Pillar 1: Train and Educate Tomorrow's Workforce Today
Together, we can produce a pool of highly skilled and talented workers, improve our state’s economic productivity, and set a trajectory for sustained economic growth.
One of Montana’s key strengths is our highly educated workforce. Ninety-two percent of Montana’s population over 25 has a high-school diploma, placing Montana #1 among the 50 states in 2012. Main Street Montana participants recognized our skilled workforce and quality K-12 education systems as important strengths, but participants made a very clear point: we must provide education and training opportunities aligned with the needs of the private sector.
Employers and entrepreneurs want to locate in Montana. We have an incredible quality of life that is coveted nationwide. Our challenge, and our opportunity, is to ensure that when they locate here, we meet their workforce needs.
To meet employers’ demand for skilled workers, Montana’s workforce development system must align with the dynamic needs of local economies. As the economy changes due to rapid advancement of new technologies, education and apprenticeship and training programs must be able to quickly respond and adapt to the demands of the marketplace. Forming partnerships among educators, workforce development professionals and the private sector will help identify opportunities to connect education and training to the skills necessary in an ever-changing economy.
While Montana has high rates of educational attainment, we also have the nation’s highest level of workers aged 65 and older. Economic projections show Montana’s working population leveling off in the future, creating a shortage of workers in the traditional working age range. Roundtable and survey respondents also recognized Montana’s aging population as a challenge we must address.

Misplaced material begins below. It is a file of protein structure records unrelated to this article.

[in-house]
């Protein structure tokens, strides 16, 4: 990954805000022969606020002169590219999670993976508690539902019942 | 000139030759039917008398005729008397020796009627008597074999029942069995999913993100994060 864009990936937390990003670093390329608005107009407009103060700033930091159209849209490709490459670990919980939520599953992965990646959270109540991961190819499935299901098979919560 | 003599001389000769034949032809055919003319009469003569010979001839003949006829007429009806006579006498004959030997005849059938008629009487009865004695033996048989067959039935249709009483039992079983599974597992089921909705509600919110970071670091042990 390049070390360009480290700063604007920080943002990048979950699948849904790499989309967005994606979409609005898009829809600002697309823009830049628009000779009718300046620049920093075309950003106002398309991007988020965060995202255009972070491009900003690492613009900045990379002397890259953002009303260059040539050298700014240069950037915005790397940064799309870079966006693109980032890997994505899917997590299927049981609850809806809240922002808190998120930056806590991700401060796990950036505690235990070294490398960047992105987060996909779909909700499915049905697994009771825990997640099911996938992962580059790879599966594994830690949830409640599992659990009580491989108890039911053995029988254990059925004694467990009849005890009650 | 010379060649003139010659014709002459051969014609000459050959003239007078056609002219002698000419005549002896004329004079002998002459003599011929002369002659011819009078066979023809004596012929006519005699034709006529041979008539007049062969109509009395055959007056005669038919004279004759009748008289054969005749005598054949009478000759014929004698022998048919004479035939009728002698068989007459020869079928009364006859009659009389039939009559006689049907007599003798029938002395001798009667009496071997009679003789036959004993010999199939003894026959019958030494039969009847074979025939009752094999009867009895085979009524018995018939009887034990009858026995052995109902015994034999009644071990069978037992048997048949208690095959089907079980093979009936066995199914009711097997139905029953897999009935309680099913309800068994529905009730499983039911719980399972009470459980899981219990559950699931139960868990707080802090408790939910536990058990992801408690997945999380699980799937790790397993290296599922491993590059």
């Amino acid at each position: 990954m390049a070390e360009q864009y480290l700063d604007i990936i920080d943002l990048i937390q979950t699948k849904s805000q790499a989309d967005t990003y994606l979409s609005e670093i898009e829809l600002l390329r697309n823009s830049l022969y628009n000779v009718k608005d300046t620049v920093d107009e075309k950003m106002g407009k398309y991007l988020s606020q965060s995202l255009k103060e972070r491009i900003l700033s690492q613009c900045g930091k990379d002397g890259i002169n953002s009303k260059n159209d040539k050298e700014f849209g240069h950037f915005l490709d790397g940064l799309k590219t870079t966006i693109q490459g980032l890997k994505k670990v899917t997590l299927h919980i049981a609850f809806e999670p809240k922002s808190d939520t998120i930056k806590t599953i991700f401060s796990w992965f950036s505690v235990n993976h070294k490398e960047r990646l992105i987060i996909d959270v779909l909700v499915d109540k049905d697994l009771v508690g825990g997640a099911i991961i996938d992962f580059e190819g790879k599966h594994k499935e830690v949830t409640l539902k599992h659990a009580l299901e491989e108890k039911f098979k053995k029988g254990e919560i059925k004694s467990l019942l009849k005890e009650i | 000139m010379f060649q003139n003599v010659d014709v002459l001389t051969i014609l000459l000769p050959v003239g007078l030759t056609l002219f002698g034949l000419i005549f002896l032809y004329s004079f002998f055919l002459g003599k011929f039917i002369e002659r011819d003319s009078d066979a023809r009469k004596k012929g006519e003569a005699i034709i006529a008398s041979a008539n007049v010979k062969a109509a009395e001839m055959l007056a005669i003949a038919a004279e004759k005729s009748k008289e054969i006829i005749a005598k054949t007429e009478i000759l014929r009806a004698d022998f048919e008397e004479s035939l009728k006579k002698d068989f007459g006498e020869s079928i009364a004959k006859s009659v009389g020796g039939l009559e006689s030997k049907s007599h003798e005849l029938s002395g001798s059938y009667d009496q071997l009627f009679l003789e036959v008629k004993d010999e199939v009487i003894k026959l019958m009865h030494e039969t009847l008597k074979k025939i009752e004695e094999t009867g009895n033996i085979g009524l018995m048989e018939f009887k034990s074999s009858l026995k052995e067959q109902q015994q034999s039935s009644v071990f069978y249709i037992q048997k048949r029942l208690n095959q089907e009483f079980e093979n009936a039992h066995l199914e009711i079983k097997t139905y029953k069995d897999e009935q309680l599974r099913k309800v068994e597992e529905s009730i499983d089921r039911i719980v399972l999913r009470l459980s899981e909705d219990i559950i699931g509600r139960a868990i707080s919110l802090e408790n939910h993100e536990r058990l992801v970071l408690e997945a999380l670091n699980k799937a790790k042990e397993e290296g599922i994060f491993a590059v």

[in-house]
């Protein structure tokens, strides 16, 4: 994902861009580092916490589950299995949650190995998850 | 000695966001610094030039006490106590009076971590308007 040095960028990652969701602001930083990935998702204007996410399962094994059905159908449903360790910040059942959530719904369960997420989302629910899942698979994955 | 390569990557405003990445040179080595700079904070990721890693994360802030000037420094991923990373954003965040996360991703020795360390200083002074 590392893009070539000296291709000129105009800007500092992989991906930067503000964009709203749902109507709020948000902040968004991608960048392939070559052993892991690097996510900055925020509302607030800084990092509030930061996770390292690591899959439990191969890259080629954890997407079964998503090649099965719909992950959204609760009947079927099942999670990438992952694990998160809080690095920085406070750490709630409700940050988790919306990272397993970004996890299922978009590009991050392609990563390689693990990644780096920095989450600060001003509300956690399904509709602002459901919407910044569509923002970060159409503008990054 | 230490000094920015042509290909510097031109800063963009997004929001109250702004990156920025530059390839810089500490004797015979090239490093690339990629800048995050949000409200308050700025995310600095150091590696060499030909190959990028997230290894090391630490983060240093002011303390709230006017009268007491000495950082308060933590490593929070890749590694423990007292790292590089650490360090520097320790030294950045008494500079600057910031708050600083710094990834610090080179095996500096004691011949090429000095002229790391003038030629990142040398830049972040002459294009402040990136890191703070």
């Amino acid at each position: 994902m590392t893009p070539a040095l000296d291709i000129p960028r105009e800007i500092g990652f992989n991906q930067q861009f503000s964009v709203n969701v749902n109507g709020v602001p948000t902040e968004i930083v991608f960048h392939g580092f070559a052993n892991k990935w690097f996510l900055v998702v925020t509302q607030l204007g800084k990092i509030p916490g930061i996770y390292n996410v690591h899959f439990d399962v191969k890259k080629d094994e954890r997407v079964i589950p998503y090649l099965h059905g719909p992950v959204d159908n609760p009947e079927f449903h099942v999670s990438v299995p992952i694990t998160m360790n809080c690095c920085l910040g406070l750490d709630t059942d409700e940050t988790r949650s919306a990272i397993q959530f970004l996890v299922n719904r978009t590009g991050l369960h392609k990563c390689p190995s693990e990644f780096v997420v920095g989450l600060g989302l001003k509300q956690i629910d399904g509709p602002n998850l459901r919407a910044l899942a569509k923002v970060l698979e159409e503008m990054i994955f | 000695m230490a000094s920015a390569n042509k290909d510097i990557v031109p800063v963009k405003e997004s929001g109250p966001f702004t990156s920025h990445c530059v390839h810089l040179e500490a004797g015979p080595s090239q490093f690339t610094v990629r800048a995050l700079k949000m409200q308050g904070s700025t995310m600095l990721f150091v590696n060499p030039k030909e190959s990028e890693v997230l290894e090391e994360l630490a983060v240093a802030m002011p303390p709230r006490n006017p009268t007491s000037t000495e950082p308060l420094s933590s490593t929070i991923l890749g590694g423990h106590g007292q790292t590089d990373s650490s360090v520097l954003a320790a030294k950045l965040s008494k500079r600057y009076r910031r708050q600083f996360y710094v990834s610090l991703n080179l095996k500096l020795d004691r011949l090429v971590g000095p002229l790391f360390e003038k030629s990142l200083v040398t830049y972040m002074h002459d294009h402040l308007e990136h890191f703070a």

Education and training systems can help increase labor force participation and improve job matching by providing access to high quality opportunities for all ages, abilities and aspirations. In a state as large as Montana, access is not just a question of affordability. We need programs accessible throughout the state, meeting the workforce needs of place bound students and employers. Where appropriate and feasible, online and other distance education tools should be developed and expanded.
Finally, this plan includes a commitment to learning and development at every age, including an investment of state resources in pre-kindergarten. It’s time to join the overwhelming majority of states that know that our investment now will pay off for generations to come.
We call on private industry to fully engage in the development and continued improvement of our education and training system. Together, we can produce a pool of highly skilled and talented workers, improve our state’s economic productivity, and set a trajectory for sustained economic growth.